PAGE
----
Academic journal article Manitoba History

"Covenant Servants": Contract, Negotiation, and Accommodation in Hudson Bay, 1670-1782

Academic journal article Manitoba History

"Covenant Servants": Contract, Negotiation, and Accommodation in Hudson Bay, 1670-1782

Article excerpt

Throughout its long first century (1670-1782), the Hudson s Bay Company (HBC) drew its labour force almost entirely from the competitive labour "market" of early modern Britain, with the movement of men to and from the Bay reflective of the domestic labour mobility of the period. The relationship between the London Committee and their employees was that of master and servants, heavily influenced by the circumstances of trading in Hudson Bay. Men at all levels of the Company hierarchy could try to shape the reality of their HBC experiences, but did so in terms of commonly accepted ideals. The Committee and their servants all understood the nature of ideal master-servant relationships, but they also had experience of the realities of life in various kinds of social and economic households. The Company's servants internalized and practised the expected values of deference and submission, but did so without abandoning or deferring their own self-interest; indeed, they could use their mastery of the language to advance their own interests.


Eighteenth-century HBC servants seem to resemble later industrial wage-earners, in that they sold their labour for cash and were provided with most of the tools and raw materials with which they worked. (1) However, the terms of their service also invite comparisons to "pre-industrial" domestic servants or servants in husbandry (agriculture), though the length of service was much longer in Hudson Bay. Bayside servants' relationship with their employer was based not entirely on contract, but contractual obligations were the most visible aspects of that relationship. (2) Underlying them was the much older institution of the patriarchal household-family, which served as the fundamental social unit on the shores of Hudson Bay (as in Britain). (3) Although membership changed, that institution maintained continuity over time.

Signing On

Early modern employment contracts were economic, social and even moral covenants. The term "covenant" was used in the HBC through the seventeenth and eighteenth centuries. The Committee's minutes of 27 February 1684 referred to "9 of the Covenant Servants" at Port Nelson (later known as York Fort). In mariner Daniel Lane's testimony in a 1684 legal case, he described himself as "a Covenant Servant of the Hudsons Bay Company." A 1688 letter to Port Nelson mentioned a new form of contract, and a marginal note summarized this paragraph of the letter as "new Covenants for Servants Sent." The earliest known surviving contracts (1776) began, "I ... do hereby Covenant and Agree to and with the Governor and Company." (4)

In general, service contracts in early modern Britain set out what the employee and employer could expect from one another in terms of remuneration and behaviour. This usually included (explicitly or implicitly) binding the servant to serve the master for a specified period of time and to obey his reasonable commands, while binding the master to maintain the servant for the duration of the contract and to pay the agreed wages (whether or not there was daily work, and whether or not the servant remained fit for work). These contractual terms were reinforced in the HBC by an Oath of Fidelity taken by all employees. On Christmas Eve 1718, for instance, each servant at York swore:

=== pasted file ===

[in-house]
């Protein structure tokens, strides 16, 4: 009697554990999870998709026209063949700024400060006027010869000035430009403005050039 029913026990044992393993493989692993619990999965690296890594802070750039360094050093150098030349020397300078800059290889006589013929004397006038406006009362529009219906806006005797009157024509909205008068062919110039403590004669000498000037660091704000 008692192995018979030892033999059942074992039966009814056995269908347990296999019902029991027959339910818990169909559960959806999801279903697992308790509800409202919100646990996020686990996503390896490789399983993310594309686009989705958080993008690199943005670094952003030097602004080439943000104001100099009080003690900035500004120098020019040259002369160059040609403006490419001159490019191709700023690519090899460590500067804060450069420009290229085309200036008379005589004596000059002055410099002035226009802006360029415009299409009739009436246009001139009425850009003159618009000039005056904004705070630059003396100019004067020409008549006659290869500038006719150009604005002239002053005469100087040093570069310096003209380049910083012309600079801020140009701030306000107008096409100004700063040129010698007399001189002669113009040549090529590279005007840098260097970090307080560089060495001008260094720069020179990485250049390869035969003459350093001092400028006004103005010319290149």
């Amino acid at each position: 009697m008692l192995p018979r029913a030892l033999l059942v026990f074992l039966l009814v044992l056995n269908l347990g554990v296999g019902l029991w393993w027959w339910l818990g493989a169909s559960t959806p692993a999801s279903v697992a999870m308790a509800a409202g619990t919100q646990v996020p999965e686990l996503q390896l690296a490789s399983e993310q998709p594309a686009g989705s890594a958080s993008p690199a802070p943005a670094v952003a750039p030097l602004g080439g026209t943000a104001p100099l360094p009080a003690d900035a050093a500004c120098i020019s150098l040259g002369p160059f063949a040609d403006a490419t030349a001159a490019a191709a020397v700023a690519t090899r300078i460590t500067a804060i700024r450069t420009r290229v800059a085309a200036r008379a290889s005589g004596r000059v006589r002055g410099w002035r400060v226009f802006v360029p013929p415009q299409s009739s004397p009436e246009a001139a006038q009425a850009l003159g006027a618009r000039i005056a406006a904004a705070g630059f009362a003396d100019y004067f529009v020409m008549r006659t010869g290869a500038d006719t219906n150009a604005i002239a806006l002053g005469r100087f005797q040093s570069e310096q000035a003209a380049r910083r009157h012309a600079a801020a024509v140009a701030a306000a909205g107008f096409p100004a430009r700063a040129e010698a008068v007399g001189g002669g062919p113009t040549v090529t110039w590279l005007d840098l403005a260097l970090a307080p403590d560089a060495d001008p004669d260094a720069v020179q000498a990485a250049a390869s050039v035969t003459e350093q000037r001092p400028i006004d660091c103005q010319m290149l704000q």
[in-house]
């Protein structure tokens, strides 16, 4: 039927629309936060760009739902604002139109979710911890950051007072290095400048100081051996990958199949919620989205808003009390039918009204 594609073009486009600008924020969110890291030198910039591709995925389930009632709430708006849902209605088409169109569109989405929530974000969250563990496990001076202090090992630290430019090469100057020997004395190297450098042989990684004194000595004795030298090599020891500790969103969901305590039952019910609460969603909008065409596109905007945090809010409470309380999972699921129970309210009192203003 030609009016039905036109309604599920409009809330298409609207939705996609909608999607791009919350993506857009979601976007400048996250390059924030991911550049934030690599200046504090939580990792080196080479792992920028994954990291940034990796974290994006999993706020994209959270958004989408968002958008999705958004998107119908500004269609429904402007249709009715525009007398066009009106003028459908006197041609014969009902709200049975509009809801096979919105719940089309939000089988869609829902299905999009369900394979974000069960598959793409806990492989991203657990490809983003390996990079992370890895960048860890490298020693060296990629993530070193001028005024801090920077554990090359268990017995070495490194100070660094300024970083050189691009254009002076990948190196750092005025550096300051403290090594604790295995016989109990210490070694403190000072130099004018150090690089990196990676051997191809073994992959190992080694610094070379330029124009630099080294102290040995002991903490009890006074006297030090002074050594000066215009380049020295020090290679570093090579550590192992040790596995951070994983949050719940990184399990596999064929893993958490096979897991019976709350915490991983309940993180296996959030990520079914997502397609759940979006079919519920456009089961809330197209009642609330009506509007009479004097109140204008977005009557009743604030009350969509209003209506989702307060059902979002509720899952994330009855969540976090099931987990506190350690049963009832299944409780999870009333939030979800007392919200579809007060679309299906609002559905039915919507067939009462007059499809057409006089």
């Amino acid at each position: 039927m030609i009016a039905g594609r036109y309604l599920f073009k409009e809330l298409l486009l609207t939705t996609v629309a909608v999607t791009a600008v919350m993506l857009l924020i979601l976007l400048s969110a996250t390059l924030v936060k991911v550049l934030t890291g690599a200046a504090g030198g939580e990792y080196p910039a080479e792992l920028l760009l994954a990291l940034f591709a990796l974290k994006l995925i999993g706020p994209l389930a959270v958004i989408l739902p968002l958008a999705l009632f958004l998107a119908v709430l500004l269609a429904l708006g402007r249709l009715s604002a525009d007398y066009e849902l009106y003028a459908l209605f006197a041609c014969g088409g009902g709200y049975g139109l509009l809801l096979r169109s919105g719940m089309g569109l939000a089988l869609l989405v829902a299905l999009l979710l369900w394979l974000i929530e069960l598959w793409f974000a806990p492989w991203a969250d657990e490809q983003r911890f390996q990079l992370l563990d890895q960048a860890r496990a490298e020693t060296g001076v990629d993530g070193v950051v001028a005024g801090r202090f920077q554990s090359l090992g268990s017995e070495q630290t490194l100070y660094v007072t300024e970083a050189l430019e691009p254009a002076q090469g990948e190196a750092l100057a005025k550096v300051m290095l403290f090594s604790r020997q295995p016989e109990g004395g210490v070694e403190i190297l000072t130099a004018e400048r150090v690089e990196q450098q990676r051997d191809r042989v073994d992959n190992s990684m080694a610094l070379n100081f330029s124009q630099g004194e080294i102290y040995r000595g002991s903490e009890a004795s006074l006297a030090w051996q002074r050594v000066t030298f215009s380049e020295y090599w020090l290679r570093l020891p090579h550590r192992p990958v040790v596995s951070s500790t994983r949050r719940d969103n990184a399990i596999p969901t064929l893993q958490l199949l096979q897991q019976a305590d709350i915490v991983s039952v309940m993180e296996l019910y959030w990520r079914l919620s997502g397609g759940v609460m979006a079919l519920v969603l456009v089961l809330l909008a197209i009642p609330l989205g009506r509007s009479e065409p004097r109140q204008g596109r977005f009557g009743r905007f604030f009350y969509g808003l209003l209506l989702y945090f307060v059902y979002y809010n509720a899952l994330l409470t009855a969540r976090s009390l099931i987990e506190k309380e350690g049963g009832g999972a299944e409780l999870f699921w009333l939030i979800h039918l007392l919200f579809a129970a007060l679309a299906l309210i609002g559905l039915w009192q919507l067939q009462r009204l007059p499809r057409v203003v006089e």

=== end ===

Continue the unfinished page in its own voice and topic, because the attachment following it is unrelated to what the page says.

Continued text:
I do hereby Engage myself by Oath to Use my uttmost Power With fidelity and Courage to defend the Intrest of the Hudsons Bay Comp[an]y against all Enimies either forrain or as Our Nation And will Obey all Such lawful commands as the Govr or Chief factor Shall Impose upon me and in my Station Shall Endeavour the Defending keeping & Secureing all the Rights & Priveledges of the foresaid Comp[an]y against all oppossers whatever & this I Will do without any discontent or Cowardize to the Utmost Perrill of my Life.

Further I do hereby Oblige myself not to have any Dealing Trade Traffick or Commerce with Any Natives lying being or Inhabiting in any part within the fores[ai]d Comp[an]ys Charter unless I shall be orderd so to by the Govr or Chief factor in being & if I should know any Person or Persons that shall drive any Private Trade their Names I will Detect the Commodities so traded I will discover to the Govr or Chief Factor & in Case I shall be found guilty of any Clandastine or private trade or abeting or Coniveing with any other Person or Persons in Perloining or Confiscate any of the afores[ai]d Comp[an]ys Goods to my own or any other Person or Persons Use then & in Case I will Remitt not only Such Wages as Shall be due to me from the sd Compy but will be answerable for all Damages that Shall arise thro my Neglect or Breach of any of the Above Mentioned Articles. …

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